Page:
O'Mahony on Dandona (2017)

Dandona, Jessica M. Nature and the Nation in Fin-de-siècle France: The Art of Émile Gallé and the École de Nancy. Ashgate Routledge, 2017, pp. xii + 214, ISBN 978-1-4724-6261-9

In 1890, the eminent design reformer, critic, collector, and museum inspector, Roger Marx marvelled at the imagination of his fellow citizen of Nancy, Émile Gallé, calling him a “homo triplex”: equally expressive and agile in the media of wood, glass, and ceramic. Dandona’s monograph explores the complexity of this fin-de-siècle creative temperament across a persuasively interdisciplinary spectrum of evidence, carefully referencing the wealth of primary sources and the dynamism of Francophone scholarship about the École de Nancy published since the 1999 centenary year. Dandona juxtaposes subtle physical analysis of objects in these three media with surrounding print cultures and installation photographs from exhibitions, with precision and insight. The book also deploys Gallé’s writing attentively throughout, a vital dimension of his career, encompassing many published treatises as well as his voluminous and thought-provoking correspondence with leading critics and intimates. This textual œuvre rightly secures Gallé’s place within the pantheon of Symbolist theorists and politically-engaged voices of the fin-de-siècle, sources happily now more readily accessible through the publication of anthologies edited by scholars and curators in Nancy and Paris since 2006, alongside the digitization of Eastern French historic periodicals (https://kiosque.limedia.fr/histoires/). The book is composed of four chapters, each constructed thoughtfully around a different perspective on the volatile socio-historical context of Third Republic France: the Franco-Prussian War, Japonisme, the Dreyfus Case, and the formation of the regional art alliances known as the École de Nancy. Gallé’s pièces uniques, large display objects designed for his stands in international and regional exhibitions, provide Dandona’s main case studies.

The first chapter centers on two massive and intricate pieces of furniture exhibited in the 1889 Paris exposition, a table known as The Rhine and a cabinet exhibited as Of Lorrainer Oak, French work. Both objects are collaborative pieces, with Louis Hestaux and Victor Prouvé, where the skills of other members of the firm helped Gallé to translate his aesthetics into three dimensions and human figuration. Highlights of this chapter are Dandona’s reflections on Celtic Gaul, which draw upon perspectives from Germanic as well as French texts and monuments, and the illustration of a rarely seen view of the interior of the firm’s Pavilion Gaulois at the 1889 Exposition.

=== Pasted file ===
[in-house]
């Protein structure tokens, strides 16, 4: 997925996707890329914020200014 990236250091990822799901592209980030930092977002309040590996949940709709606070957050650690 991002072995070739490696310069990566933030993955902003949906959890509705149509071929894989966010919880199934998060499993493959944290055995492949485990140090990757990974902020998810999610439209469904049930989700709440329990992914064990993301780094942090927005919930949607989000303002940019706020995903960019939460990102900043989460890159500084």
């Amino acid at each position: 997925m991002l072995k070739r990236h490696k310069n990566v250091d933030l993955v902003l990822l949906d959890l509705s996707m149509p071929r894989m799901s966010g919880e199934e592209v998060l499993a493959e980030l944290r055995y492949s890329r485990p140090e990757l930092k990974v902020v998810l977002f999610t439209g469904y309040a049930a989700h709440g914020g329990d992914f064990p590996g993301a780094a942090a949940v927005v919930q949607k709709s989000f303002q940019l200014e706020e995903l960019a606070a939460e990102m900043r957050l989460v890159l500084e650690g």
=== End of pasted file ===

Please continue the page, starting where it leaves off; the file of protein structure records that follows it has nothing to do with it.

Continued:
The second chapter positions Gallé’s relationship with Japan within the renewal of geo-political and aesthetic dialogue between European and Japanese cultural arbiters in the aftermath of American military aggression in the 1850s, which had forced a renewal of trade relations and artistic exchange after centuries of isolation. The energizing force of this new contact with Japanese objects and aesthetics is explored by Dandona through Gallé’s metaphor of “clear water” through three case studies, a ceramic Flower Holder, and two glass pieces—Carp and A Hen appeared—all shown in the 1878 Paris Exposition. She argues for how the iconographic and conceptual intermingling of Neo-Rococo and Japoniste organicism demonstrates Gallé’s empathy with hybrid, cosmopolitan ideas of race and identity, further evidenced by his friendship with Tokouso Takacyma, a young Japanese botanist, artist and diplomat in the making, who befriended Gallé whilst studying forestry at the University in Nancy. 

The third chapter participates in the recognition of Gallé’s committed engagement in the Dreyfus case, which had been left virtually unmentioned in anglophone accounts and many French sources until the paradigm-shifting scholarship generated by the centenary of Gallé’s death in 2004. The fresh scholarly research embodied in the installations, documented in the publications generated by the annual exhibitions curated by Valerie Thomas and her team within the Musée de l’École de Nancy in collaboration with scholars working in Lorraine and Paris, has transformed our access to, and understanding of, not only Gallé’s oeuvre, but also of the many other voices and creative hands that constituted the École de Nancy. Dandona’s chapter focuses on the monumental glass in Gallé’s installation evoking a forge and the Dreyfusard cause at the 1900 Paris Exposition.       

The final chapter assesses Gallé’s role in the formation of the Provincial Alliance of Art Industries in Nancy in 1901. As François Le Tacon’s pioneering work has demonstrated, Gallé’s scientific understanding and symbolic deployment of the motif of Lorrain orchids aligned contemporary debates about Neo-Lamarckian hybridity with social entrepreneurship informed by Solidarist Republicanism. Dandona’s concluding note of swansong and decline around the 1903 exhibition of the École de Nancy in the Pavilion Marsan in Paris and Gallé’s early death from leukemia in 1904 is understandable given the monographic focus of the study. However, might not the creative practice and scholarly engagement of the interwar generation trained by Victor Prouvé at the École des Beaux-Arts in Nancy suggest the transmission of a sustained regional vitality stemming from the fin-de-siècle École de Nancy, which has flowered again in recent decades?  This involving book belongs on the syllabi and bookshelves of students and scholars of art nouveau and fin-de-siècle France. In a climate where multi-lingual skills are no longer to be presumed even at the postgraduate-level, we owe a debt to Dandona for making these wondrous objects, texts and debates accessible to a wider anglophone audience.    

Claire O'Mahony
University of Oxford